Bourdelle displays his personality by giving to the sculptural block a passionate and violent severity of masses that are abstractly architectonic. Endowed with the passionate, somber, and sincere temperament of a seeker, he could not, unfortunately, deliver himself from a certain archaicizing influence, nor from the anonymous influence of all the stone-cutters of Gothic cathedrals.
Rodin unfolded a greater intellectual agility, which permitted him to pass with ease from the Impressionism of his Balzac to the irresolution of his Burghers of Calais, and to all his other works marked by the heavy influence of Michelangelo. He displays in his sculpture a restless inspiration, a grandiose lyrical power, which would be truly modern if Michelangelo and Donatello had not already preceded him with nearly identical forms some four hundred years ago, and if his gifts could have brought to life a completely re-created reality.
One finds then in the work of these three talents the three influences of three different periods: Greek in Meunier’s work, Gothic in Bourdelle’s, Italian Renaissance in Rodin’s. The work of Medardo Rosso, on the other hand, is revolutionary, very modern, more profound, and of necessity restricted. There are hardly any heroes or symbols in his sculptural work, instead the plane of the forehead of one of his women or children embodies and points to a release toward space which one day will have in the history of the human mind an importance far superior to that now acknowledged by contemporary critics. Unfortunately, the inevitably Impressionistic laws of his endeavor limited the researches of Medardo Rosso to a sort of high or low relief; it is proof that he still conceived of the figure as an isolated world, with a traditional essence and episodic intentions.
The artistic revolution of Medardo Rosso, although very important, starts from a pictorial point of view too much concerned with the exterior, and entirely neglects the problem of a new construction of planes. His sensual modelling, which tries to imitate the lightness of the Impressionists’ brushstroke, creates a fine effect of intense and immediate sensation, but it makes him work too quickly after nature, and deprives his art of any mark of universality. The artistic revolution of Medardo Rosso thus has both the virtues and the faults of Impressionism in painting. Our Futurist revolution also began there but, by continuing Impressionism, it has come to the opposite pole. In sculpture as well as in painting, one can renew art only by seeking the style of movement that is, by forming systematically and definitively into a synthesis that which Impressionism offered in a fragmentary, accidental, and consequently analytical way. This systematization of the vibration of light and of the interpenetrations of planes will produce Futurist sculpture: it will be architectonic in character, not only from the point of view of the construction of the masses, but also because the sculptural block will contain the architectonic elements of the sculptural milieu in which the subject lives.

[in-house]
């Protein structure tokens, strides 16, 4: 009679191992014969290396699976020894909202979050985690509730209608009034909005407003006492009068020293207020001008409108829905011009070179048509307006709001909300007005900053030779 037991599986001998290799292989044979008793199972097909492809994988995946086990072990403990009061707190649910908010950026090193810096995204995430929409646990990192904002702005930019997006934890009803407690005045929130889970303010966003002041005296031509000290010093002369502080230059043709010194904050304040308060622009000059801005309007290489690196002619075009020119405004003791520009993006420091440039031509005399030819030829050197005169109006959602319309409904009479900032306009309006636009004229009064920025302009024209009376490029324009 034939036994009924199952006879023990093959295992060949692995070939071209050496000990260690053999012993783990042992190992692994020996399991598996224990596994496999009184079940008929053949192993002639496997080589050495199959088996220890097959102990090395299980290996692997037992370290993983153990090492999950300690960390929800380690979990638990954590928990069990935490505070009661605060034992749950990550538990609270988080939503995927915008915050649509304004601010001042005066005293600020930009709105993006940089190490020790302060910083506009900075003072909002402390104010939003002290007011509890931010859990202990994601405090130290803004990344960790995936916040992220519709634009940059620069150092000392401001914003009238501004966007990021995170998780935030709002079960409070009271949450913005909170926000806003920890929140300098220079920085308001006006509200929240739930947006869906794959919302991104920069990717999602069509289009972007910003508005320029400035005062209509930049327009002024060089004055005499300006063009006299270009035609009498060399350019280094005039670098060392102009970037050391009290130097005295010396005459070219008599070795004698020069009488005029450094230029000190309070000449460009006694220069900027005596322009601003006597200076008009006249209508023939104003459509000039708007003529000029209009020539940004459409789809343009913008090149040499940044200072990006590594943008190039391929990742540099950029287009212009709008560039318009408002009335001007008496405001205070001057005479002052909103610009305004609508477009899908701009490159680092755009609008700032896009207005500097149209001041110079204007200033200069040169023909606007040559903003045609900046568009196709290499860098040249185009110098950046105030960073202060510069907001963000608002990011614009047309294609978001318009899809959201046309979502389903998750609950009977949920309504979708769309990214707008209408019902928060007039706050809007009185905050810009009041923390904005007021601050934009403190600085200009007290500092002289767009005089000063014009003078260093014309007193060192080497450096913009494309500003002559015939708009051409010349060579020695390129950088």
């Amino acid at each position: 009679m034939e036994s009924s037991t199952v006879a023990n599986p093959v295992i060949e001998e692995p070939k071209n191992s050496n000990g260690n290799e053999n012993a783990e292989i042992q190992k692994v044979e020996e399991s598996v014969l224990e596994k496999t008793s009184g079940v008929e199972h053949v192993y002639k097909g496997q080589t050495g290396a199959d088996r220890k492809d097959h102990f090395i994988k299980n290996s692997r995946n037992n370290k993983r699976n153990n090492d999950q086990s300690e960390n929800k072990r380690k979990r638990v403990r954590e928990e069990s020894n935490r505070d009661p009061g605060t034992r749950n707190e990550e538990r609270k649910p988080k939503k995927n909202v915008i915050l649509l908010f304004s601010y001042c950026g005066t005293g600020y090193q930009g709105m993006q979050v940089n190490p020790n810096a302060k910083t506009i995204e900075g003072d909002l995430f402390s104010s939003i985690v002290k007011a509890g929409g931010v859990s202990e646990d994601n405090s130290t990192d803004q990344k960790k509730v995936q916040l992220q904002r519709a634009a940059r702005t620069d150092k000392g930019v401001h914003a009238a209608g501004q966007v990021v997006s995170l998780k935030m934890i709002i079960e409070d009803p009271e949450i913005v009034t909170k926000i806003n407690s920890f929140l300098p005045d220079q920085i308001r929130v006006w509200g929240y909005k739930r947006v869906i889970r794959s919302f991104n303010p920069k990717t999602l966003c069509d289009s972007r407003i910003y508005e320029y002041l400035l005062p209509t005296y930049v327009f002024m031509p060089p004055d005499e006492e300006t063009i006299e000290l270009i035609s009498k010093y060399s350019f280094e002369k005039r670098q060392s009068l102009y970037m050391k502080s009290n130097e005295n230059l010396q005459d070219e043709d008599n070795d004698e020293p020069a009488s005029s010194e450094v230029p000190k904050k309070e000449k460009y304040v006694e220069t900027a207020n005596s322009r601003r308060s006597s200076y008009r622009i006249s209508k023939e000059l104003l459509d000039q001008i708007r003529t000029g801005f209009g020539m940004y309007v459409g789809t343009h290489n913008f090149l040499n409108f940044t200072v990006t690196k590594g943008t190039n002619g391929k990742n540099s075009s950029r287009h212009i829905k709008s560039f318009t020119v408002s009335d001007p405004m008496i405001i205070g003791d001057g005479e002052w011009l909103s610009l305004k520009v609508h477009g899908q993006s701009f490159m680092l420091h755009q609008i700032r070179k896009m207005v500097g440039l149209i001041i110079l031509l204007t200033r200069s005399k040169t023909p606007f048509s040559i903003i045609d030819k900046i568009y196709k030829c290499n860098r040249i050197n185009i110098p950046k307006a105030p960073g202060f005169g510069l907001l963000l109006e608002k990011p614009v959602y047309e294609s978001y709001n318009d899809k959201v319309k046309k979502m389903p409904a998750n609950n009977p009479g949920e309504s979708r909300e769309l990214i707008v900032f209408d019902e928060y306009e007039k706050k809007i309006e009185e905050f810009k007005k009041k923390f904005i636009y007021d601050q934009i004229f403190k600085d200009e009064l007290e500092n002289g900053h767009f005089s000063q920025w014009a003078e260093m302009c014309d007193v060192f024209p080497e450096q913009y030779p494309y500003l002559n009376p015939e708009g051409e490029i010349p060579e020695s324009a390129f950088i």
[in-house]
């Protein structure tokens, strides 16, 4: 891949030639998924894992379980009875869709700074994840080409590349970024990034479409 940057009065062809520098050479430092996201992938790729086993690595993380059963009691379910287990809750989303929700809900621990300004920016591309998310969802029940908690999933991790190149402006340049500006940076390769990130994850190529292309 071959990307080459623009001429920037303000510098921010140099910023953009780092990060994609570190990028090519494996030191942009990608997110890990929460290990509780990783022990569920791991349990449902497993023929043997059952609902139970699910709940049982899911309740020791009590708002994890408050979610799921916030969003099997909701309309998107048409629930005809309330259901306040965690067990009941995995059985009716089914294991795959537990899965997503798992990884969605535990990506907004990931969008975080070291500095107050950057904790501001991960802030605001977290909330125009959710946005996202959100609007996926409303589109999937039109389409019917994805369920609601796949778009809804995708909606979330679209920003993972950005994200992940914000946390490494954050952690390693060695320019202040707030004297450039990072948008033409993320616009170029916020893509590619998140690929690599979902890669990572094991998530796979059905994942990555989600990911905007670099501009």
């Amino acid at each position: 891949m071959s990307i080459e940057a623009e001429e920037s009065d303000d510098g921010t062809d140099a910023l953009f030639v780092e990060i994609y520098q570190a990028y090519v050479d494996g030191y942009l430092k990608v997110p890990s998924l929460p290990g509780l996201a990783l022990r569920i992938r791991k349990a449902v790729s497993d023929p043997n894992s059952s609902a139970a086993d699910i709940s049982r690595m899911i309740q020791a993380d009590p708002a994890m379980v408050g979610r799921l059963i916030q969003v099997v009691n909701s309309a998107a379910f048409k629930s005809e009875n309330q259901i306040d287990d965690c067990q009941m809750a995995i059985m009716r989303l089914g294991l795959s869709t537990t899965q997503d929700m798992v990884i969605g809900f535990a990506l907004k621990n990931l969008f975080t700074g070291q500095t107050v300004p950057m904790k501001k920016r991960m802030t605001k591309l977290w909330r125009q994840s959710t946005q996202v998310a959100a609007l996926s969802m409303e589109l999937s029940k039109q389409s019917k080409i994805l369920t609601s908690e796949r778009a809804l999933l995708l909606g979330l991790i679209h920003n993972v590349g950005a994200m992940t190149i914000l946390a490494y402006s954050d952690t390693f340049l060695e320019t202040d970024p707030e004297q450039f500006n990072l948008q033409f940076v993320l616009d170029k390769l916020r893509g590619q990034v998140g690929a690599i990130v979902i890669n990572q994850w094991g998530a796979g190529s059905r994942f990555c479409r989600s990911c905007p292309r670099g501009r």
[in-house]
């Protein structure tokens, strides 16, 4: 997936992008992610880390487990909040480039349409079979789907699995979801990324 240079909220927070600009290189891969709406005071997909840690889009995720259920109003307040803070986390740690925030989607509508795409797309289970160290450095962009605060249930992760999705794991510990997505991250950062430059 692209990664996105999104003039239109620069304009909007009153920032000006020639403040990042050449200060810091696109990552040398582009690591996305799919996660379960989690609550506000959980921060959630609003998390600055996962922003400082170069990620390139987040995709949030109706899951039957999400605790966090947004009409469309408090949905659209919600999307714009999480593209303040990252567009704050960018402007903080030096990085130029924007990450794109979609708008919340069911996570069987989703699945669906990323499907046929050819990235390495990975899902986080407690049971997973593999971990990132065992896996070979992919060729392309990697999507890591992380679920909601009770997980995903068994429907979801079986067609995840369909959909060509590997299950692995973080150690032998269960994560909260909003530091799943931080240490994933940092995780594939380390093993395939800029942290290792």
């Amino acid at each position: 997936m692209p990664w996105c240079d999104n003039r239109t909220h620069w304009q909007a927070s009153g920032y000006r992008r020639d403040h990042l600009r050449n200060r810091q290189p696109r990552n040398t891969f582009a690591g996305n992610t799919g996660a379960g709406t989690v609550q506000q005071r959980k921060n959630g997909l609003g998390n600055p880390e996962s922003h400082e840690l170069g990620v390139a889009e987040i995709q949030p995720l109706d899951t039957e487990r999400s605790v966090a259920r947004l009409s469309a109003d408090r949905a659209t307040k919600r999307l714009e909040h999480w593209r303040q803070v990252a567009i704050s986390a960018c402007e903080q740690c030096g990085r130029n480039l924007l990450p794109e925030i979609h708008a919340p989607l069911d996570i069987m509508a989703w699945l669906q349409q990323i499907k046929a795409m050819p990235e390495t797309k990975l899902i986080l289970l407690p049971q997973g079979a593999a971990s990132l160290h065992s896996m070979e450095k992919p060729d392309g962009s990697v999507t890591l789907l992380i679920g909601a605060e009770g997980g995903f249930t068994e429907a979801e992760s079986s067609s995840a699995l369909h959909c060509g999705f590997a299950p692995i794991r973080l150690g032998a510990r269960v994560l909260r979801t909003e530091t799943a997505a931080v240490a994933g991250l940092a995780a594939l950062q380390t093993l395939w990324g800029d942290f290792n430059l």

Naturally we will create a sculpture of environment. A Futurist sculptural composition will contain in itself the marvelous mathematical and geometric elements of modern objects. These objects will not be placed alongside the statue, like so many explanatory attributes or separate decorative elements but, following the laws of a new conception of harmony, they will be embedded in the muscular lines of a body. We will see, for example, the wheel of a motor projecting from the armpit of a machinist, or the line of a table cutting through the head of a man who is reading, his book in turn subdividing his stomach with the spread fan of its sharp-edged pages.